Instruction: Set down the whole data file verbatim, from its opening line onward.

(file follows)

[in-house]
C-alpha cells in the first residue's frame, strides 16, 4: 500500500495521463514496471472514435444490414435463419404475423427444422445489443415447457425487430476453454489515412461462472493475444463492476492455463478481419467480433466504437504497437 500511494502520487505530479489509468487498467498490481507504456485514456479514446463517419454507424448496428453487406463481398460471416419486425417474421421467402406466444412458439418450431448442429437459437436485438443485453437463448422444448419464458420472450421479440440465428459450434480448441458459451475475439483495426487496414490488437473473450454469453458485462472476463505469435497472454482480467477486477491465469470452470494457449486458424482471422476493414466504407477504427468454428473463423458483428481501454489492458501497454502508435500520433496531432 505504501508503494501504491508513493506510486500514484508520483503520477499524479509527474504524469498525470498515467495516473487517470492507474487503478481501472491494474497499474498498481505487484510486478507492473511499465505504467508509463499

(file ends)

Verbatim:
[in-house]
C-alpha cells in the first residue's frame, strides 16, 4: 500500500495521463514496471472514435444490414435463419404475423427444422445489443415447457425487430476453454489515412461462472493475444463492476492455463478481419467480433466504437504497437 500511494502520487505530479489509468487498467498490481507504456485514456479514446463517419454507424448496428453487406463481398460471416419486425417474421421467402406466444412458439418450431448442429437459437436485438443485453437463448422444448419464458420472450421479440440465428459450434480448441458459451475475439483495426487496414490488437473473450454469453458485462472476463505469435497472454482480467477486477491465469470452470494457449486458424482471422476493414466504407477504427468454428473463423458483428481501454489492458501497454502508435500520433496531432 505504501508503494501504491508513493506510486500514484508520483503520477499524479509527474504524469498525470498515467495516473487517470492507474487503478481501472491494474497499474498498481505487484510486478507492473511499465505504467508509463499